Catechetical instruction, history in, 320-322 

Cauer, 22 

Chaucer, 7, 268, 273 

Cherniss, Harold, The Biographical Fashion in Literary Criticism, 279-292 

Chesterton, G. K., 263 

Chronology: value of. recognized by Augustine, 325, 327; discrepancy in, 
before Abraham, 327, 330 

Chryseis, restoration of, 12, 16 

Chryses, 12, 16 

Circe, 20 

*Cicero: De Or. I, 38, 174/ 60, III, 11, 41/ 196; hi Verrem II, 4, 40/ 148 n. 21; 
De Off. I, 37, 133/ 196 

City of God: cites pagan historians, 319; expounds providence in world his- 
tory, 327; assumes understanding of scheme of six ages, 327; argument of, 
continued by Orosius, 328 

Clausula: rhythm invoked, 176, 185, 191, 195, 198, 203, 205, 208, 212, 213; 
discussed, 225, 226 (bis), 229, 230, 231, 233, 234, 236, 240, 249, 251, 254 

Cleon, 42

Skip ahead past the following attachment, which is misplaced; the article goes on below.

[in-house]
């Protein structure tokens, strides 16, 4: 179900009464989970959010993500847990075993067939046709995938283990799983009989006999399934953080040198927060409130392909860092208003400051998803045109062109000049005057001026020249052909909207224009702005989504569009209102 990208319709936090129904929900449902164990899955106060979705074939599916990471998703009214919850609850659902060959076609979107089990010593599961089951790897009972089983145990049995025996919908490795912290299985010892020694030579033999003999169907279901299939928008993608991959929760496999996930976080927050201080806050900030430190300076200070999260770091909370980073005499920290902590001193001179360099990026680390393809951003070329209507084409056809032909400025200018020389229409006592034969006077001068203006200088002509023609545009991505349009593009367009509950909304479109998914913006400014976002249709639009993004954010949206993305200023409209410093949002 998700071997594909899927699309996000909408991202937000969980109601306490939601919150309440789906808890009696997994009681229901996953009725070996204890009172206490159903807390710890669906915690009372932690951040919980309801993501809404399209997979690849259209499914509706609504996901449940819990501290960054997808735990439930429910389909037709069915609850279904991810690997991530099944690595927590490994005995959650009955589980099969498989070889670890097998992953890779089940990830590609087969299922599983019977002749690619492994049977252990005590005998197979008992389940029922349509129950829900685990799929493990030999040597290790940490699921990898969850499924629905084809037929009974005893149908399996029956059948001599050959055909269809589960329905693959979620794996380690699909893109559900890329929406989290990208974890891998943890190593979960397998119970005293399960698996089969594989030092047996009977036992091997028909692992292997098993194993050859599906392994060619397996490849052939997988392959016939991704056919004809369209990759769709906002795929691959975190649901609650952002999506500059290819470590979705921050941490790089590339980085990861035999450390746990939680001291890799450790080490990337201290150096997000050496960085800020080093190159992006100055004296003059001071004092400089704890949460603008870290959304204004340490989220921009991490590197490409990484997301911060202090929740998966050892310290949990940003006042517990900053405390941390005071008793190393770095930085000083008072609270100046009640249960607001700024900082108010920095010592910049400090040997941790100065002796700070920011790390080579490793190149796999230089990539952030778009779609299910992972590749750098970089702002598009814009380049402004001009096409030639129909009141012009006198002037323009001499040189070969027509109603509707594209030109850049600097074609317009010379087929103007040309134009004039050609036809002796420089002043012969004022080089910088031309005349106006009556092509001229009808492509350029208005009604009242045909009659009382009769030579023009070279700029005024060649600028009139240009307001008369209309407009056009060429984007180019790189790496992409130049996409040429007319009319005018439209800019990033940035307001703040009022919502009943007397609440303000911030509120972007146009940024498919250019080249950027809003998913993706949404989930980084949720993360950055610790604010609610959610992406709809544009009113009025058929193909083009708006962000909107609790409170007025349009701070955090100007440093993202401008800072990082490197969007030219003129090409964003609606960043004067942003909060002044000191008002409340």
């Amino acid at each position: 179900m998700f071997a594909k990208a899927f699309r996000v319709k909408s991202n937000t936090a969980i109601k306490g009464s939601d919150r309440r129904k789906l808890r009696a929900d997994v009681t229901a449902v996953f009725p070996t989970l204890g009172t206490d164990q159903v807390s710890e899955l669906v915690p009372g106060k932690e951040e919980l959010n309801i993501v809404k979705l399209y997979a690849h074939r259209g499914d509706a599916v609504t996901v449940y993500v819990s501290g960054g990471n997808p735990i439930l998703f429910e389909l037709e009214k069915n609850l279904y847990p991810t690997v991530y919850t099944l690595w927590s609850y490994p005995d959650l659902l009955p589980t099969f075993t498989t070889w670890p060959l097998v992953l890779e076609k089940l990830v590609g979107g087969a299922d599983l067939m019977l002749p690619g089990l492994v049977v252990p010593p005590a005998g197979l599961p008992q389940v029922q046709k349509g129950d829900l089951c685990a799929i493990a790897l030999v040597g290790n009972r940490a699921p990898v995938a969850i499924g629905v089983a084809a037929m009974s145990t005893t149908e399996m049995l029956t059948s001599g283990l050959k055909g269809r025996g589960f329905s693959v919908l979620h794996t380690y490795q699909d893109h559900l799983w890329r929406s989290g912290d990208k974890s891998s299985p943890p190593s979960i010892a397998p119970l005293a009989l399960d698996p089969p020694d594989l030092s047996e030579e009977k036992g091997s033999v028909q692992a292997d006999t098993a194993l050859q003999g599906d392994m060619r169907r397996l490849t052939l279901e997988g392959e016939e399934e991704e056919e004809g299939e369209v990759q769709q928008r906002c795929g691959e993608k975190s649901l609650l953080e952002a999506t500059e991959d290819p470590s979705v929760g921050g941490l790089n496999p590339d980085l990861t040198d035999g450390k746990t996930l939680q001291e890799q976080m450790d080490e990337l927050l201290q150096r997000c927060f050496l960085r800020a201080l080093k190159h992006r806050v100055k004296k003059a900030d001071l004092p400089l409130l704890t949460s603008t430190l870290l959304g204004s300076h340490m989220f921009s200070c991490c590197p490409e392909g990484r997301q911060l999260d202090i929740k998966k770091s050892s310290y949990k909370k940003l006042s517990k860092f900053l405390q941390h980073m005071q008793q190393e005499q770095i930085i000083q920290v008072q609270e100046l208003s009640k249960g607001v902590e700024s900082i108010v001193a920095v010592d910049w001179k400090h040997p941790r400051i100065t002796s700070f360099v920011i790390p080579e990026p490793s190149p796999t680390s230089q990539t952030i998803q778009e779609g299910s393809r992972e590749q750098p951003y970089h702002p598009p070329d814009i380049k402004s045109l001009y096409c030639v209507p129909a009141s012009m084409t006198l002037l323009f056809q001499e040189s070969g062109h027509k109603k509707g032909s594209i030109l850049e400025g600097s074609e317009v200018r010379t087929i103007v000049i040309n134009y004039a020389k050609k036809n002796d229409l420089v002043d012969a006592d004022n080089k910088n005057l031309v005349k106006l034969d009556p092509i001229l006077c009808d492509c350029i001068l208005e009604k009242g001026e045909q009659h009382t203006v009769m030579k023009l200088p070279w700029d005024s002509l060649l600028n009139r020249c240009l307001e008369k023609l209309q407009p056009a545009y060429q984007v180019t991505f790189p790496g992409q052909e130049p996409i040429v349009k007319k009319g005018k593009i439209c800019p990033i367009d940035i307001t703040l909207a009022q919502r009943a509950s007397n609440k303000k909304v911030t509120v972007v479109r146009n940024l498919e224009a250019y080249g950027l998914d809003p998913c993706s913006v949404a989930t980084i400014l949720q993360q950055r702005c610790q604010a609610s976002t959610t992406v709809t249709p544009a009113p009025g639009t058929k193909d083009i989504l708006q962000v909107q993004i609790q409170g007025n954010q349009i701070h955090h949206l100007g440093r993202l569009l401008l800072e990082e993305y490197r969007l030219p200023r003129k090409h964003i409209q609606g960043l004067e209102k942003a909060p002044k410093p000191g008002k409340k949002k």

Clergy, instruction of, 325, 329 

Cockerell, copy of Boegos inscription made by, 168-173 

Combellack, Frederick M., Omitted Speech Formulas in Homer, 43-56 

comitatus unusual in plural, 249 

conari with sense of motion, "push forward," 182 

contra CO ncitat us, "reciprocally stimulated" (?), 187 

Crispus, Lucius Vitellius, prophet at Didyma, 165, 166 

Critics: Alexandrian, 1-2; Homeric, 1, 24 

Croesus on the pyre, 221, 222 

Curriculum: unchanged from Quintilian to Augustine, 315; literature and 
rhetoric in, 316; Augustine's necessary subjects of, 319; of Cassiodorus, 
328 n. 82; of Isidore, 329; of Bede, 330; of Hugo of St. Victor, 331 

Page number follows slanting line. 

Index 349 

Danaides, 298 
Deiphobus, 7 

denique, sharp transition in series to leading element, 228 
despero. See spero 
destridus, "skinned," 181 
*Dial. Ill, IV, V; Latin authors quoted in discussion of: 

Apuleius, Met. II, 21-22/ 236 

Caesar, B.C. I, 64/ 246 

Festus (ed. Mueller), pp. 210 and 245/ 236 

Horace, Epod. V, 17-24/ 236 

Livy, XL, 40 and 44/ 246 

Pliny, N. H. XXXII, 1, 2/ 244 

Sallust,Caf.XLV, 1/249 

Valerius Maximus, IX, 7/ 226